libmsrpc for Samba 3

tridge at tridge at
Wed Jul 20 13:59:48 GMT 2005


 > I agree about the importance of IDL.  But I'm still
 > thinking about your proposal.  You are calling the
 > client API the point at which structures get [un]marshalled.

not quite :-)

In Samba3 the link between the marshalling and these structures is
quite strong, but its much weaker in Samba4. A lot happens in the
generated code between those structures and the wire format (just
think about the NDR deferral mechanisms, arrays, ref pointers, strings

So I don't think its true to say that I'm proposing a "closer to the
wire" approach. It would be just as easy to make pidl generate a win32
style function interface, but I chose not to as I think it is a much
worse interface.

btw, a good example of the wire/structure separation is strings. In
Samba4 all strings in the IDL files appear as "const char *" in the
generated interface structures, no matter what form they take on the
wire. This is so that the user doesn't have to care about the wire
form - its just a unix string to them. In Samba3 they appear as little
"UNISTR2" structures which comes from the marshalling code, and the
caller has to care about the null termination rules. Similarly, array
sizes that are just NDR marshalling artifacts appear in the exposed
API structures in Samba3, but not in Samba4.

So the general rule we have in Samba4 is that only parameters that the
user should be setting appear in the structures in the API. The pidl
generated code worries about the details of keeping enough state to
synthesise all the bits and pieces of other NDR stuff.

 > The make_spoolss_q_open_printer_ex() call does what you
 > do by assigning the structure elements necessary for
 > the outgoing call.  So what you call the client interface
 > the the CLI_DO_RPC macro I've used above.

I can see similarities, but they are really only skin deep. The skin
does matter though :-)

 > What I'm still considering is whether or not this
 > low level API is really best for application writers.

I'm not sure it really is any more 'low level' than the win32 style
interface. Both have the same number of things the user has to set,
its just that in one the caller must name the elements specifically,
whereas in the other the naming comes from the ordering of the

It certainly is more verbose, and leads to a higher line count in the
code, but I think the code is vastly more readable, and requires much
less of "go and lookup the docs for this function to see what
parameter 7 is".

 > I'm just not totally convinced yet, but am still thinking
 > about it.  Parts of it I like but parts of it I'm still
 > pondering.  At least now I do know that I understand your
 > original suggestion.

One thing to consider is scripting languages. I found it _much_ easier
to generate the js bindings for the Samba4 rpc code by following the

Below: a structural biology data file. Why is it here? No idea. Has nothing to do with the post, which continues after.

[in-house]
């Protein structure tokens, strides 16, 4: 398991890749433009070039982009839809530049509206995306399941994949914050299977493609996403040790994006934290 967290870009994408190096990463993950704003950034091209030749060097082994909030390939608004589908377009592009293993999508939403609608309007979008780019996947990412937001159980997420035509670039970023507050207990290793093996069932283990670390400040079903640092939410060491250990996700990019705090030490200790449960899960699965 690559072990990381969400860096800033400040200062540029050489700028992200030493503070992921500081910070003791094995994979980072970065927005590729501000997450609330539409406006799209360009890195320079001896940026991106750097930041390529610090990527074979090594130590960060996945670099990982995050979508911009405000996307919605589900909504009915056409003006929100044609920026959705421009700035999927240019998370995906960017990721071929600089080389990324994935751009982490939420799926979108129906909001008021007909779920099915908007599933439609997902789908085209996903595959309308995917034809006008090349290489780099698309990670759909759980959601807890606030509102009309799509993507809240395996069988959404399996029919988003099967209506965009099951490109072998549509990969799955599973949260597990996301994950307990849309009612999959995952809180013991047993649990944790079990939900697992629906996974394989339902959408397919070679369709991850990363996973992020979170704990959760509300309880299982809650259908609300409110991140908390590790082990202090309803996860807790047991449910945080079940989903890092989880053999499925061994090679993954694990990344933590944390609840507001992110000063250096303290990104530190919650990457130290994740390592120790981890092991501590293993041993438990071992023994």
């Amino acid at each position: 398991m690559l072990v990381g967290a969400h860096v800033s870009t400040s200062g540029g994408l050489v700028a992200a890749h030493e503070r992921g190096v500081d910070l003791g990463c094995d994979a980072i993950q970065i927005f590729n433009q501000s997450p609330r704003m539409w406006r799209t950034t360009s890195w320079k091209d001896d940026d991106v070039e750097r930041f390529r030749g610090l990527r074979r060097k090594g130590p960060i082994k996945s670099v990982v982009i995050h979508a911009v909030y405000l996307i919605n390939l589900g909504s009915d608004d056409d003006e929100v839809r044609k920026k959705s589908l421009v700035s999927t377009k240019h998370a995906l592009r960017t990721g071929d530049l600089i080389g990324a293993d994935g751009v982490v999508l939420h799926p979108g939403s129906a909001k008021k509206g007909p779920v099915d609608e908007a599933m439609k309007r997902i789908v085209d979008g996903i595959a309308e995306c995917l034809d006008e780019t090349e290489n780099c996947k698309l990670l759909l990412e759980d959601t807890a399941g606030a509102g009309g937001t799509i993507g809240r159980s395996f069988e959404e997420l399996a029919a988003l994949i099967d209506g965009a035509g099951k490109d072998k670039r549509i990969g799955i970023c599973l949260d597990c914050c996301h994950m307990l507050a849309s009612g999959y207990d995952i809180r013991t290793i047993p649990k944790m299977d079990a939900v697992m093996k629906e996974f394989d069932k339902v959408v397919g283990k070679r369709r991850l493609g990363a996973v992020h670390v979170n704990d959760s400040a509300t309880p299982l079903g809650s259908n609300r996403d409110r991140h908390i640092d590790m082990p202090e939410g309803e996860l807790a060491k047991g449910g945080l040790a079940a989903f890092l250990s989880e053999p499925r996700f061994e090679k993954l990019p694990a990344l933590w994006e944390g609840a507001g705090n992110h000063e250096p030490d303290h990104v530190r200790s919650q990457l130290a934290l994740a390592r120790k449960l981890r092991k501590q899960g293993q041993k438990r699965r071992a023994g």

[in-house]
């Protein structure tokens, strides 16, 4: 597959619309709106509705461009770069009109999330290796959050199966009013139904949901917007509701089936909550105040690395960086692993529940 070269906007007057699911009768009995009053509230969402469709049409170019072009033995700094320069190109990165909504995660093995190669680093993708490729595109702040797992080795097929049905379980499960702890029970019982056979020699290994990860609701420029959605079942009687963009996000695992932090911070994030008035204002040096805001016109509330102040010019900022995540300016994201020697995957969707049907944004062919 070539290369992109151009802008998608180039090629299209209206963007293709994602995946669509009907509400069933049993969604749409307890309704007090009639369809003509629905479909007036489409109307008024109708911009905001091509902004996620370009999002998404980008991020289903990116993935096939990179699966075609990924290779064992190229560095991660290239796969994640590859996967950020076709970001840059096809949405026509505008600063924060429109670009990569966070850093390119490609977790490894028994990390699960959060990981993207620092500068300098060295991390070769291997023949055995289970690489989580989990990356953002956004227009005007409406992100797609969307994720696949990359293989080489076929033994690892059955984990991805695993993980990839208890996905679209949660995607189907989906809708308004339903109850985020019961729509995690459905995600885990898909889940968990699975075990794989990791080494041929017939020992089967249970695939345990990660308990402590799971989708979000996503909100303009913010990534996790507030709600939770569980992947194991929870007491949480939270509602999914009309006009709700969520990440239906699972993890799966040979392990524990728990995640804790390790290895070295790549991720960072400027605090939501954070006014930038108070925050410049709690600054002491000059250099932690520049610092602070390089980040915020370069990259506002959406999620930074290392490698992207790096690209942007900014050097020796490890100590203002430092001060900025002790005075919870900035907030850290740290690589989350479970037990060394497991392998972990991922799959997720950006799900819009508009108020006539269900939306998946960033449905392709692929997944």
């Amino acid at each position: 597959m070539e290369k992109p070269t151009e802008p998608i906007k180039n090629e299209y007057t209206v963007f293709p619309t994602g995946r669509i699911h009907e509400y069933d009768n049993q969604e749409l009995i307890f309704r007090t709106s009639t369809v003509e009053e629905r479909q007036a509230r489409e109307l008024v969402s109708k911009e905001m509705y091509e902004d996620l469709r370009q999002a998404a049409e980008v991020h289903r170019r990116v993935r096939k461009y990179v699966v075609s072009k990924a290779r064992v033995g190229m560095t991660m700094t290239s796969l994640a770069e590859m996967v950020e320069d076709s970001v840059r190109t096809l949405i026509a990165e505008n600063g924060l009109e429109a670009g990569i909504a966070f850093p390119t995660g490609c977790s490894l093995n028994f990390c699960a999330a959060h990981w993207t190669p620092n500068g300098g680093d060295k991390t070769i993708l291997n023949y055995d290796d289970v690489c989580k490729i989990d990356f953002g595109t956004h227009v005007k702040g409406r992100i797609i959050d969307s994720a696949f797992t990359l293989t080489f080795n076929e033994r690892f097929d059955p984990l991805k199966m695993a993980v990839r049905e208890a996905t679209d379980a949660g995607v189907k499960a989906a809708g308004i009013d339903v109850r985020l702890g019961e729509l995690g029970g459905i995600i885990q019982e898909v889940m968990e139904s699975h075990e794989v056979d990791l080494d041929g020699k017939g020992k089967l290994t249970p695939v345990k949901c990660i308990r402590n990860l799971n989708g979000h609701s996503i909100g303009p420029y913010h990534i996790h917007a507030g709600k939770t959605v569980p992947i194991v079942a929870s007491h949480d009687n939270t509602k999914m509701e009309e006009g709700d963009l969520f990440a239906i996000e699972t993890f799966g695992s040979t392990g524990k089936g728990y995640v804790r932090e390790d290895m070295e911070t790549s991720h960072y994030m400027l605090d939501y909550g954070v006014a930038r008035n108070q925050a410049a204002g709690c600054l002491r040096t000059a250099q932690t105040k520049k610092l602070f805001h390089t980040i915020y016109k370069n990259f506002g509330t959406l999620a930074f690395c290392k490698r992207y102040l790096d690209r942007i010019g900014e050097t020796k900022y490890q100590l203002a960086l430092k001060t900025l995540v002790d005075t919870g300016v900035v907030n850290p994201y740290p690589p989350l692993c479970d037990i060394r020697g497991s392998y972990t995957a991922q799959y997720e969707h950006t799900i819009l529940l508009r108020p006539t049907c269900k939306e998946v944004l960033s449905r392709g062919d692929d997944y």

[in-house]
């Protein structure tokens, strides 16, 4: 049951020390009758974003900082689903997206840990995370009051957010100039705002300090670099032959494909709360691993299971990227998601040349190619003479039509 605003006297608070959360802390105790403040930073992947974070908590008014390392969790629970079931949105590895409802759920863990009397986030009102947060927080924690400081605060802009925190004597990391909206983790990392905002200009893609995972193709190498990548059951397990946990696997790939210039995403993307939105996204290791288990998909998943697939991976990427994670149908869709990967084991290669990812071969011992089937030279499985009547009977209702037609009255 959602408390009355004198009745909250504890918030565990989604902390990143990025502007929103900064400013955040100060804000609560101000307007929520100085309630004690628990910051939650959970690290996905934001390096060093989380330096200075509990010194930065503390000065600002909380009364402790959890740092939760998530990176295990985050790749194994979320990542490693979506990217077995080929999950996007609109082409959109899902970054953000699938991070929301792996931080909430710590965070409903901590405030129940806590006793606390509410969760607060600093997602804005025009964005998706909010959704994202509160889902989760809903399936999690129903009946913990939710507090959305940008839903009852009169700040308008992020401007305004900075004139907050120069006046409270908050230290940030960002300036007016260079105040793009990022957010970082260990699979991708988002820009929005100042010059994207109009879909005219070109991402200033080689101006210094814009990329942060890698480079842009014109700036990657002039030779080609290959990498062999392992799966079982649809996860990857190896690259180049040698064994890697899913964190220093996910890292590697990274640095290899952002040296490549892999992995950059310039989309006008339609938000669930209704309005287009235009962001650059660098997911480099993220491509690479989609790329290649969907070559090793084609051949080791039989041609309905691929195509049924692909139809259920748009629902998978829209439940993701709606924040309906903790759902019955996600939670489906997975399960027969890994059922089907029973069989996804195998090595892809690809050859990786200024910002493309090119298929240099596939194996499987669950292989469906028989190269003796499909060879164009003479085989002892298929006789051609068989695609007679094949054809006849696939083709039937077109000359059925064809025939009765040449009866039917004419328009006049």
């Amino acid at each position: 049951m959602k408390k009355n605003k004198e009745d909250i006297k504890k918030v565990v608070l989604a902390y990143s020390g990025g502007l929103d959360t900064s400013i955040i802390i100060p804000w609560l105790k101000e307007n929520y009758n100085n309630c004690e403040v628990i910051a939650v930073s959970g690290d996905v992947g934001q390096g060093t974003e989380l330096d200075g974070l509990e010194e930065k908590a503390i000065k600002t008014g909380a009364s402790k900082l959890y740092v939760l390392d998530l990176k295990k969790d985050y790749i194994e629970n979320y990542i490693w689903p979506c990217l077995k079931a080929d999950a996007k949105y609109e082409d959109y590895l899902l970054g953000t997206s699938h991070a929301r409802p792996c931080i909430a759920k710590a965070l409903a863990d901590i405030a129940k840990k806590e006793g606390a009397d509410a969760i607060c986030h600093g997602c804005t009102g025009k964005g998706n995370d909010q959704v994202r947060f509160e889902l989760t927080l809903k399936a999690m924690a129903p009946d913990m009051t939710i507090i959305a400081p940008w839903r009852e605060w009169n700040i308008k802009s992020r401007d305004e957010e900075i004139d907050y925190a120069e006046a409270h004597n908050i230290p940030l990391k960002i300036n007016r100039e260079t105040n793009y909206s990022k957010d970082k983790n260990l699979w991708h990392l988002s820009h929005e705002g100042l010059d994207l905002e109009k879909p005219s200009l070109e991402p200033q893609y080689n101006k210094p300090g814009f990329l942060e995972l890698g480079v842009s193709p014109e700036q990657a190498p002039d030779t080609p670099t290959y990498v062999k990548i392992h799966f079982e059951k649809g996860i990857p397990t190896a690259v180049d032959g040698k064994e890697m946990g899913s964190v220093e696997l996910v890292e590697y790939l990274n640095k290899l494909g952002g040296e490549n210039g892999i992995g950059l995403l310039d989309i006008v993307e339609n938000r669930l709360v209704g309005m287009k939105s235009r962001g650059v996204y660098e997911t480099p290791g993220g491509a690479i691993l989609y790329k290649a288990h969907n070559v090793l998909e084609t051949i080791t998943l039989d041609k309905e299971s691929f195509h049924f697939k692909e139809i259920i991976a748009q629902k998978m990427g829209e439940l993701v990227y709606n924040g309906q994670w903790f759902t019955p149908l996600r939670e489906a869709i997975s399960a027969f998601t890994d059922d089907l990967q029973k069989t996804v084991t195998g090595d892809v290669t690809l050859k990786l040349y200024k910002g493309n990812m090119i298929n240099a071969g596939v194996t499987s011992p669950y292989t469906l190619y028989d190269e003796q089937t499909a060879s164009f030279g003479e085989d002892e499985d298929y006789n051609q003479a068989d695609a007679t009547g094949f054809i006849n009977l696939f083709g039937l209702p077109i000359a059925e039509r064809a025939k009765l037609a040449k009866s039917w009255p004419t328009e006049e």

same pattern as the C interface. The only concession I had to make was
to use io.input.* instead of* as 'in' is a reserved word in js.

What I ended up with is code like this:

       get the sid for a domain
    function samrLookupDomain(conn, handle, domain)
	    var io = irpcObj();
	    io.input.connect_handle = handle;
	    io.input.domain_name = domain;
	    var status = conn.samr.samr_LookupDomain(conn, io);
	    return io.output.sid;

which I find very readable, and so closely maps to the C code that
moving between the two is trivial.

See scripting/libjs/samr.js for more examples.

I also think you should not discount the advantage of the way of
writing the code matching the natural structure print format, and the
way ethereal displays structures. 

For example, with the above call and the [print] attribute on the rpc
binding string we get this:

    samr_LookupDomain: struct samr_LookupDomain
        in: struct samr_LookupDomain
            connect_handle           : *
                connect_handle: struct policy_handle
                    handle_type              : 0x00000000 (0)
                    uuid                     : 23b4b87c-fe62-408f-8d10-0e9384068065
            domain_name              : *
                domain_name: struct lsa_String
                    length                   : 0x000e (14)
                    size                     : 0x000e (14)
                    string                   : *
                        string                   : 'Builtin'
    samr_LookupDomain: struct samr_LookupDomain
        out: struct samr_LookupDomain
            sid                      : *
                sid                      : S-1-5-32
            result                   : NT_STATUS_OK

which is very easy to map to the calling API. Certainly much easier
than trying to make your eyes map a list of function parameters to the

There is also a place for a OO style API that works at a very high
level, and does things like "here is the name of a server, tell me the
home directory of all the users on it". That is a very good match for
a scripting language like python or js, but is much nastier in C. I
think we first need to get the "all parameters exposed" API done, then
people can build higher level APIs on top of that, possibly in
scripting languages.

The method I have chosen to do this in Samba4 is to auto-generate ejs
bindings for the full RPC API using the in.*, out.* style, then to
build higher level calls directly in the scripting language. That
allows the features of the scripting language to be properly utilised,
without running the risk that some important parameter has been left

Cheers, Tridge

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